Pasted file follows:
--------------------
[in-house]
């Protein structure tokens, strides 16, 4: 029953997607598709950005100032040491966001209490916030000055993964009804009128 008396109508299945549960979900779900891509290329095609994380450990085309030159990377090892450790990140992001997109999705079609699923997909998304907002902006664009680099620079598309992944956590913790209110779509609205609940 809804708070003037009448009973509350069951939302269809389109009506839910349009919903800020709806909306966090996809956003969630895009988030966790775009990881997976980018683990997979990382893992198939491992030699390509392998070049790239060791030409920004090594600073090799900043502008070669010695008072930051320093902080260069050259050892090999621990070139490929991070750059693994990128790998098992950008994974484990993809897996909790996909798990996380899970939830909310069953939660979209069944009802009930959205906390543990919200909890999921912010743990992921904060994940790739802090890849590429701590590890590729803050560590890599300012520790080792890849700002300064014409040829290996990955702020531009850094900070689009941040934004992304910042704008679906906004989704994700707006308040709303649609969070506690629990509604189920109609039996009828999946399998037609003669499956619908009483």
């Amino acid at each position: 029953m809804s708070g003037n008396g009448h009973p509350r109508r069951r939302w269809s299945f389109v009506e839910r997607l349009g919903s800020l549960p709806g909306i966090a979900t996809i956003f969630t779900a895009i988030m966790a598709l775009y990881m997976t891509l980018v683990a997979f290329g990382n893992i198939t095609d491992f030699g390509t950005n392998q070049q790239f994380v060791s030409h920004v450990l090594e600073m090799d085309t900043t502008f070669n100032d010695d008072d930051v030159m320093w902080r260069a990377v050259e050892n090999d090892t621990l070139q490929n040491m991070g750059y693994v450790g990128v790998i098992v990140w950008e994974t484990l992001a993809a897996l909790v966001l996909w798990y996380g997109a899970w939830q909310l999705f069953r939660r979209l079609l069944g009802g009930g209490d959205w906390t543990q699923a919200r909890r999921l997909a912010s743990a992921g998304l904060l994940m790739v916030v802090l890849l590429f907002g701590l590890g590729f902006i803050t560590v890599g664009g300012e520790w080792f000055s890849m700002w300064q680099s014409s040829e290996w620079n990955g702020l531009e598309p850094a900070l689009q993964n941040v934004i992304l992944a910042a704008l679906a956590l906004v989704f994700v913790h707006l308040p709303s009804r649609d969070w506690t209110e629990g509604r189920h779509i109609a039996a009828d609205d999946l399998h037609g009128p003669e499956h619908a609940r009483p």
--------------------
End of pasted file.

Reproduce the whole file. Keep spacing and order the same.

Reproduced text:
[in-house]
């Protein structure tokens, strides 16, 4: 029953997607598709950005100032040491966001209490916030000055993964009804009128 008396109508299945549960979900779900891509290329095609994380450990085309030159990377090892450790990140992001997109999705079609699923997909998304907002902006664009680099620079598309992944956590913790209110779509609205609940 809804708070003037009448009973509350069951939302269809389109009506839910349009919903800020709806909306966090996809956003969630895009988030966790775009990881997976980018683990997979990382893992198939491992030699390509392998070049790239060791030409920004090594600073090799900043502008070669010695008072930051320093902080260069050259050892090999621990070139490929991070750059693994990128790998098992950008994974484990993809897996909790996909798990996380899970939830909310069953939660979209069944009802009930959205906390543990919200909890999921912010743990992921904060994940790739802090890849590429701590590890590729803050560590890599300012520790080792890849700002300064014409040829290996990955702020531009850094900070689009941040934004992304910042704008679906906004989704994700707006308040709303649609969070506690629990509604189920109609039996009828999946399998037609003669499956619908009483």
């Amino acid at each position: 029953m809804s708070g003037n008396g009448h009973p509350r109508r069951r939302w269809s299945f389109v009506e839910r997607l349009g919903s800020l549960p709806g909306i966090a979900t996809i956003f969630t779900a895009i988030m966790a598709l775009y990881m997976t891509l980018v683990a997979f290329g990382n893992i198939t095609d491992f030699g390509t950005n392998q070049q790239f994380v060791s030409h920004v450990l090594e600073m090799d085309t900043t502008f070669n100032d010695d008072d930051v030159m320093w902080r260069a990377v050259e050892n090999d090892t621990l070139q490929n040491m991070g750059y693994v450790g990128v790998i098992v990140w950008e994974t484990l992001a993809a897996l909790v966001l996909w798990y996380g997109a899970w939830q909310l999705f069953r939660r979209l079609l069944g009802g009930g209490d959205w906390t543990q699923a919200r909890r999921l997909a912010s743990a992921g998304l904060l994940m790739v916030v802090l890849l590429f907002g701590l590890g590729f902006i803050t560590v890599g664009g300012e520790w080792f000055s890849m700002w300064q680099s014409s040829e290996w620079n990955g702020l531009e598309p850094a900070l689009q993964n941040v934004i992304l992944a910042a704008l679906a956590l906004v989704f994700v913790h707006l308040p709303s009804r649609d969070w506690t209110e629990g509604r189920h779509i109609a039996a009828d609205d999946l399998h037609g009128p003669e499956h619908a609940r009483p």